How to Sail the Winds of Change

The wind was blowing strong and fierce the other day — a warm, dry Santa Ana wind that rustled through the plastic tarps in the backyard, knocking off garbage lids and whipping the trees. Unusual for this time of year even for the Bay Area. It is the kind of wind that signals to my bones that change is coming. Maybe it’s just the weather. Maybe it’s more.

Frightful self sm - Winds of ChangeI don’t much like change. It disrupts my routine and makes me more prone to mistakes. Mistakes are an anathema to the perfectionist in me and a challenge to my lizard brain — the medulla oblongata, that throwback to primitive times when a mistake could mean demise.

From experience, I know that change is good for me. It sharpens my wits, strengthen my flexibility, heightens my awareness and draws me back into the moment. Yet I often resist it with all my might, choosing to stick to what is familiar even when it is no longer working because the alternative, something new, is just too scary, too uncertain, too mistake prone.

External change takes the decision out of my hands. I get laid off, my partner leaves, I lose my apartment, illness descends — sometimes all at once. I have to adapt; I have to change inside. Although at the time, it seems a disaster, after a while, as I adjust, I begin to see that it was exactly what I needed. I can even see, in some cases, how I unconsciously precipitated the change through my actions or inaction.

All the big crises in my life — losing my first teaching job, my divorce, and the loss of my parents — have been powerful transforming events. I not only survived them; my life changed for the better. It is clear to me, in retrospect, that I have been on a path, a soul’s journey, and that sometimes the universe must intervene to move me forward when I’m stuck. I try to remember that when a big change comes knocking on my door.

Will that always be true? Can illness and even death be seen in this same spirit of positive transformation? I believe it can, and that is the subject of my next interview, which will be on the new internet radio show Good Grief with host Cheryl Jones on January 15 at 2 pm (PST) 5 pm (EST).

I will be talking about the loss of my parents and how it inspired me to created my film series, Secrets of Life and Death and lead me to discover my passion. I will also share some of the ways we can make the big changes in our lives a little easier on our bodies and minds.

The show is on January 15 at 2 pm (PST) 5 pm (EST). I hope you can join us. To listen to the show at the above time or later go: HERE.

A word about Cheryl Jones — Cheryl was the very first person I interviewed for my film series on death. Of course I had no idea what I was doing at that time and because of that her segment did not make it into any of my films. Cheryl was out of frame much of the interview because, as I discovered, I can’t interview and film at the same time. Although the film segment was a loss, what Cheryl said during the interview had a powerful effect on me.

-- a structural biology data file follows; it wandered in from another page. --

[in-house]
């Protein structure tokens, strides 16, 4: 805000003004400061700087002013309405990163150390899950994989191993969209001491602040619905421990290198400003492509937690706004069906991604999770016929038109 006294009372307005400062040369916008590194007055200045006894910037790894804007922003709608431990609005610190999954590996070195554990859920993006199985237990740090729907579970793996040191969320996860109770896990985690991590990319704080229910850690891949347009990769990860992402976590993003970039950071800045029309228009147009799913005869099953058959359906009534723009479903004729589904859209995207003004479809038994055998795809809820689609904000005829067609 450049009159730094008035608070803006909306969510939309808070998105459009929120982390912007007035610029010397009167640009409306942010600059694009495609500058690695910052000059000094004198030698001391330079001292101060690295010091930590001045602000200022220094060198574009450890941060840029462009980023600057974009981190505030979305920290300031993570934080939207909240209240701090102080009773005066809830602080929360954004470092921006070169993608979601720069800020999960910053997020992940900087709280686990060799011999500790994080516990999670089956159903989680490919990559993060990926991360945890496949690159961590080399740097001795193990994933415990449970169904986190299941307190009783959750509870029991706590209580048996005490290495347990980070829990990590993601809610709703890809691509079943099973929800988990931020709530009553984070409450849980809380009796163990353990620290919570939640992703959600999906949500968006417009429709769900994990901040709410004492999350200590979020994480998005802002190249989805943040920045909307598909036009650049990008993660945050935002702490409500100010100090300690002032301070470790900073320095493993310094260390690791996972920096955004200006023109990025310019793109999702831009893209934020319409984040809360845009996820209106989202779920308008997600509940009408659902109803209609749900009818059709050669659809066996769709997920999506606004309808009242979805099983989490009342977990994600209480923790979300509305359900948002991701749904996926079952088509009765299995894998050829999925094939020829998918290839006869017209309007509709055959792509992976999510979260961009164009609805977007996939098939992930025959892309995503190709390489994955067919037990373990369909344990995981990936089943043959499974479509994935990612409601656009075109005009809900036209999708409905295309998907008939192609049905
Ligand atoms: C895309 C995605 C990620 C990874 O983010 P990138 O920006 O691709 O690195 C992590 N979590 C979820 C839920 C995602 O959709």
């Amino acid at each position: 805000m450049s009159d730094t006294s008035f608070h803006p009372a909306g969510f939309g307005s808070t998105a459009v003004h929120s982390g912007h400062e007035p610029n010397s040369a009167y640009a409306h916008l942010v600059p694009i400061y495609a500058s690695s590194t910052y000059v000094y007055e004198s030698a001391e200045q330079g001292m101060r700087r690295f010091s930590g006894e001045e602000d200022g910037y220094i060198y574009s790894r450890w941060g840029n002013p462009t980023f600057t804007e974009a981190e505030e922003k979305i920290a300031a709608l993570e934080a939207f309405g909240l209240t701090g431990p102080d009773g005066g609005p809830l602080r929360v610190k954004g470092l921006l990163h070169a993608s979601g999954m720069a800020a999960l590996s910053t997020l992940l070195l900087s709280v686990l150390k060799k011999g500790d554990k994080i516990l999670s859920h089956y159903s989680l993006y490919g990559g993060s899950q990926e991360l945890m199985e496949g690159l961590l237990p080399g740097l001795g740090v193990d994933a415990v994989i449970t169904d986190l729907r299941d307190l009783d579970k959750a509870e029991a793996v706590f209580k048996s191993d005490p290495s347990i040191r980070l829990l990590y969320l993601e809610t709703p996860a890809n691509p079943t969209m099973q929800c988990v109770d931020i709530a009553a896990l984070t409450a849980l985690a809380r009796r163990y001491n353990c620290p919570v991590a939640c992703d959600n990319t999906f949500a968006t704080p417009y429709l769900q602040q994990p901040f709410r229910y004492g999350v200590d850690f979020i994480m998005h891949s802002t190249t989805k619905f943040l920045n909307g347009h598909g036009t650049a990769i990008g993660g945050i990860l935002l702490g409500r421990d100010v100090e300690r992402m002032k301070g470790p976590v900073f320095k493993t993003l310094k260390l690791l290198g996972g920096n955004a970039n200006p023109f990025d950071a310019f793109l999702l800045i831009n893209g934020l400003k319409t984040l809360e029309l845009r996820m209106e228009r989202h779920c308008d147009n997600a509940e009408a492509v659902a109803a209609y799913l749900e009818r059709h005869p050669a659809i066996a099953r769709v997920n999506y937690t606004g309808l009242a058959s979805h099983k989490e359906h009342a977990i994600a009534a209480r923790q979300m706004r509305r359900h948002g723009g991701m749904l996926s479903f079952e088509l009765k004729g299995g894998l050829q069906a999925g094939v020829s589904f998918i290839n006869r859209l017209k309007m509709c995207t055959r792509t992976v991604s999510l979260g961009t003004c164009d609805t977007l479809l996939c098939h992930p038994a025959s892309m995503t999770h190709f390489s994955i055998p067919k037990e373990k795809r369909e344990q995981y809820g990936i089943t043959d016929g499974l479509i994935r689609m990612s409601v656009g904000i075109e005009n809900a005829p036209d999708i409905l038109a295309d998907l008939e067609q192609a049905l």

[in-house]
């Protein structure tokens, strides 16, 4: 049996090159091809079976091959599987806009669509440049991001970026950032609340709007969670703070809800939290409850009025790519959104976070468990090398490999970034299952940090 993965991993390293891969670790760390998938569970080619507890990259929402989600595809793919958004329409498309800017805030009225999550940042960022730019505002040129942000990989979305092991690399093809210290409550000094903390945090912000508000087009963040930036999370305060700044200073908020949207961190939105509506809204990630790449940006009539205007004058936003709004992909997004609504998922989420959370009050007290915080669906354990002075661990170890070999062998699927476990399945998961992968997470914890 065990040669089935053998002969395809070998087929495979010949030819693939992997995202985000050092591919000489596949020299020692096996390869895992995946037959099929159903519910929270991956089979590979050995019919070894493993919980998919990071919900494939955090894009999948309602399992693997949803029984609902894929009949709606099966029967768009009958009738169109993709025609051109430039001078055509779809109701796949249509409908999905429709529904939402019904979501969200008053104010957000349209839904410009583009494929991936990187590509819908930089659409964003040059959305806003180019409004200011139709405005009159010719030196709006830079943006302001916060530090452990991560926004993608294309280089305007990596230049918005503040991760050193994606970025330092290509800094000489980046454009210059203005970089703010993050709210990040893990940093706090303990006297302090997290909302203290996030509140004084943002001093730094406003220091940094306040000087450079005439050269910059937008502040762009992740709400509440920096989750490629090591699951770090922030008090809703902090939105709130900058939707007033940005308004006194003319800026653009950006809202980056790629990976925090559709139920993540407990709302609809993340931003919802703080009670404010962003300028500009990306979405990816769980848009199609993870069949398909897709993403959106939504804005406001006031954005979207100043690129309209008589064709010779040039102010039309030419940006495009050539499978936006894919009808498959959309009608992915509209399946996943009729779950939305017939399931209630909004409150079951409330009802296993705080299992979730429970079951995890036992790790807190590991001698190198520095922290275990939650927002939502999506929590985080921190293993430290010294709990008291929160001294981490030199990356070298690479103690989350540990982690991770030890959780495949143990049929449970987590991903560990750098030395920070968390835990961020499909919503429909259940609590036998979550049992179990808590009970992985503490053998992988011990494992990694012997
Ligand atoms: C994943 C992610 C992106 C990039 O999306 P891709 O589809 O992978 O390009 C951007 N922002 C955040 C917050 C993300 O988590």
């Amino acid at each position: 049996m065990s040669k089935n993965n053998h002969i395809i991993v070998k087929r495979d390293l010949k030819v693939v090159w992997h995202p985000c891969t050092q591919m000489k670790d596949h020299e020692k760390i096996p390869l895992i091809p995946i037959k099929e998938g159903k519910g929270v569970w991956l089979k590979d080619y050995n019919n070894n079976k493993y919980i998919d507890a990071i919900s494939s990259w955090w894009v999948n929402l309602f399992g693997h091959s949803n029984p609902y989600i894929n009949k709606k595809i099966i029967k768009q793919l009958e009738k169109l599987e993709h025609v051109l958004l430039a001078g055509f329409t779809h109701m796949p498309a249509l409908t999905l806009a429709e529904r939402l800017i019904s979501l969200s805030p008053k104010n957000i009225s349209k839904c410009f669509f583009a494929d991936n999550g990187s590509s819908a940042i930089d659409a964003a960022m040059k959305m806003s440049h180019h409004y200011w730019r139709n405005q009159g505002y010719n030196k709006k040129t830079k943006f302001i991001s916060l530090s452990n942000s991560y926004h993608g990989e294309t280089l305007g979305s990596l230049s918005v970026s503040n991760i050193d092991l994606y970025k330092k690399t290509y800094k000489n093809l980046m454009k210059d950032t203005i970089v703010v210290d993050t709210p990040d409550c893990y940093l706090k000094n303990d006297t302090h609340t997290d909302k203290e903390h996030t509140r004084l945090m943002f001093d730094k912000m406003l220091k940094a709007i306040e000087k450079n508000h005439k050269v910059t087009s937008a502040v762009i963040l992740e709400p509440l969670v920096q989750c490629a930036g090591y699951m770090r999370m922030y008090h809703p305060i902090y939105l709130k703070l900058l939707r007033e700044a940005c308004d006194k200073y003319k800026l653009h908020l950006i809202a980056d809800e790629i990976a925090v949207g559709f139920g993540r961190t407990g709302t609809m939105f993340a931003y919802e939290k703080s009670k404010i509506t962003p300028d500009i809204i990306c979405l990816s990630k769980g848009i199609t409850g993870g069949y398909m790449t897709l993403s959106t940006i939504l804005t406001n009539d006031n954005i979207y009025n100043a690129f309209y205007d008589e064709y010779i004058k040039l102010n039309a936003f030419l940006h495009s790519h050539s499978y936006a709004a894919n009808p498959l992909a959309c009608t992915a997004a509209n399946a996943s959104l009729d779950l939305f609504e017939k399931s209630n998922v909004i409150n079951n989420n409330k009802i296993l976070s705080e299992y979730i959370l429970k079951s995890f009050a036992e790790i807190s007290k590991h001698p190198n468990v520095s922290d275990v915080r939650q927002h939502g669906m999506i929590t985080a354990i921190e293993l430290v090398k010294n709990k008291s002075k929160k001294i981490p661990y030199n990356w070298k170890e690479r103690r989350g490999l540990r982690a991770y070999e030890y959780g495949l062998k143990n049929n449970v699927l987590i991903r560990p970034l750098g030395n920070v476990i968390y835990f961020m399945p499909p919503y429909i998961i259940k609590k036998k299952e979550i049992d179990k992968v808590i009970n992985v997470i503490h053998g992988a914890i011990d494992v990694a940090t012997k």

Cheryl said that as a result of the loss of her partner, nothing frightened her any more. The worst had already happened. Her words often came back to me when I felt discouraged and wondering if I would ever finish my films. They gave me courage.

Death changes the playing field. It makes us look at our short and wondrous lives with new and more reverent eyes.

I hope you can join us on January 15 at 2 pm (PST) 5 pm (EST). HERE!


Michelle Peticolas, Ph.D.

Grief Transformation Specialist and Death Educator

Secrets of Life and Death


WANT TO USE THIS ARTICLE IN YOUR EZINE OR WEB SITE? You can, as long as you include this complete blurb with it: Grief Transformation Coach Michelle Peticolas, Ph.D. helps people transform their grief with a holistic approach to mind, body and spirit that heals trauma, reframes past attachments and releases limiting beliefs while uncovering a true life purpose and direction. If you’re ready to shift into a whole new way of being with death and loss, a new way of living your life, get Michelle’s complimentary guide, Essentials for Grieving Well at


  1. A couple of years ago my very dear and special friend, Freda, was told she had a brain tumor and would die within 6 months. Freda Morris was a well known psychologist and hypnotherapist. She was a psychology professor and taught hypnosis at UCLA Neuropsychiatric Institute to psychologists and med students. We had a trade going. I would edit and proof read all her writing and she would admit me to her class. We were friends for over 40 years. I spent time with her when she became ill. While we were discussing her death I had a sad look on my face. She said, “Don’t go there. It’s my destiny. It’s an adventure and I’m looking forward to it. I’m curious who I will be in my next life.” I was awed and knew this is the way I want to die. She was my mentor in life and death.

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